Abby refuses to talk to anyone about the incident. This is partially because she's a private person, and partially because she thinks she doesn't have anyone to talk to about it. She likes being angry, claiming that the emotion gives her energy and power. Meanwhile, her parents would rather not discuss anything upsetting, so whenever Abby's expulsion comes up in what little conversation they have, they dance around the subject.
Like the incidents in Just Listen by Sarah Dessen or Sweethearts by Sara Zarr, "the accident" (and the truth behind it) is revealed in bits and pieces throughout the book. Similar to the revelation in Laurie Halse Anderson's novel Speak, this isn't just about what happened to Abby or how she reacted, but when she choses to talk about it and the person she chooses to be her confidant.
Leap of Faith by Kimberly Brubaker Bradley is about acceptance, survival, and forgiveness. It is also about trust and about belief - in yourself, in the truth, in other people. It is possible to have a strong sense of faith without necessarily being religious. Thanks to her new friend Chris, his mother, and newfound faith in herself, Abby finds her way and proves that she is a survivor.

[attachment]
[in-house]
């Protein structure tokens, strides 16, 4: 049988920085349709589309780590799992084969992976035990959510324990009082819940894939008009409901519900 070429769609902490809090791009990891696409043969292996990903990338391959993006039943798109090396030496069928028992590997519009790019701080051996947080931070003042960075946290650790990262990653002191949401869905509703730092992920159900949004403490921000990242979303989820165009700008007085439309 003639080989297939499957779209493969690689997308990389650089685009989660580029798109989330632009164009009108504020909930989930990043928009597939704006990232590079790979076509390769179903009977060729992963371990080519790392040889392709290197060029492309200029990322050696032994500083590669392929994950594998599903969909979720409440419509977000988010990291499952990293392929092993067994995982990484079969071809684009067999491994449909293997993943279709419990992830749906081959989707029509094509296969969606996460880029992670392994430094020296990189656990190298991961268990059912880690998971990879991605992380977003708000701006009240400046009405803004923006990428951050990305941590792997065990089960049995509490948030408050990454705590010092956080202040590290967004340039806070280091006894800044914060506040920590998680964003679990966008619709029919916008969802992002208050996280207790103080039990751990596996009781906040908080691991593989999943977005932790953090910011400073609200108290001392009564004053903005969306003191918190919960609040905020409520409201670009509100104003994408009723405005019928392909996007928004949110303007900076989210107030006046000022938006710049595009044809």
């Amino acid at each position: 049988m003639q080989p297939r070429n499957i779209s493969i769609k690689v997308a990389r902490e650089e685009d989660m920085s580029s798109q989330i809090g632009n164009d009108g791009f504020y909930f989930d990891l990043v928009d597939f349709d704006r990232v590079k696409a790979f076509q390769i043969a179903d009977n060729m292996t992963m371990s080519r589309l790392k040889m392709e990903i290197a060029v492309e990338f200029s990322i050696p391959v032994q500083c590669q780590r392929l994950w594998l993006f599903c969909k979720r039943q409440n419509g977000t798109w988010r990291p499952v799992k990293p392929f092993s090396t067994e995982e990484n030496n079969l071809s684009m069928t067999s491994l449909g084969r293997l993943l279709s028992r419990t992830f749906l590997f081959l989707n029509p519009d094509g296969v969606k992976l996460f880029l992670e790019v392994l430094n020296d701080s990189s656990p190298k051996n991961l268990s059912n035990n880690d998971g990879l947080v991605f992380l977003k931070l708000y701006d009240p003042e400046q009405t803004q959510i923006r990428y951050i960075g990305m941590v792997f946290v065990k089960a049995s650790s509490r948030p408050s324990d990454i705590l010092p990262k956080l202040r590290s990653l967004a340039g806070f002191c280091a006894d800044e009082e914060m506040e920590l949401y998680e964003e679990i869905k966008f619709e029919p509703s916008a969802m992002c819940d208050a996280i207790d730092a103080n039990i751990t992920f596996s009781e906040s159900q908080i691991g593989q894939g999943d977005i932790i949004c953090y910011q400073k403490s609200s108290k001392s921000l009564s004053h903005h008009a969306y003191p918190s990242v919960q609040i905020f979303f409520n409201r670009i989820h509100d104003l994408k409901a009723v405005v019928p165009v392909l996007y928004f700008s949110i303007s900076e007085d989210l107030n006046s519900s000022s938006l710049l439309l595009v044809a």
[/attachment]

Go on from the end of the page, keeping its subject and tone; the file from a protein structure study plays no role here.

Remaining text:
This book was chosen as a finalist in the Middle Grade category of the 2007 Cybils Awards. I also placed it on my Best Books of 2007 list. I encourage kids and adults alike to read this book, then talk about what caused Abby's expulsion and what to do if something similar happens to them.
If you have any concerns about the possible content, what with my comparing it to Speak, Just Listen, and Sweethearts, please note that this book is for a younger audience than the aforementioned titles. In other words, you have nothing to worry about. I think it's perfect for middle schoolers, the readers for which it is intended. I recommend it to older kids and adults too. Read it for yourself.
I read the scene with Abby setting up the Christmas Village as her mother passes through at least three times. I just kept re-reading that page and a half and thinking, "That's it, that's exactly it - that's how these people live every day."
Abby and Chris came right off of the page and into the theatre of my mind.
Speaking of which, the play they performed in the book was based on another of Bradley's books, Ruthie's Gift. After finishing Leap of Faith, I tracked down Ruthie's Gift and its companion One-of-a-Kind Mallie, two stories about life in the 1940s.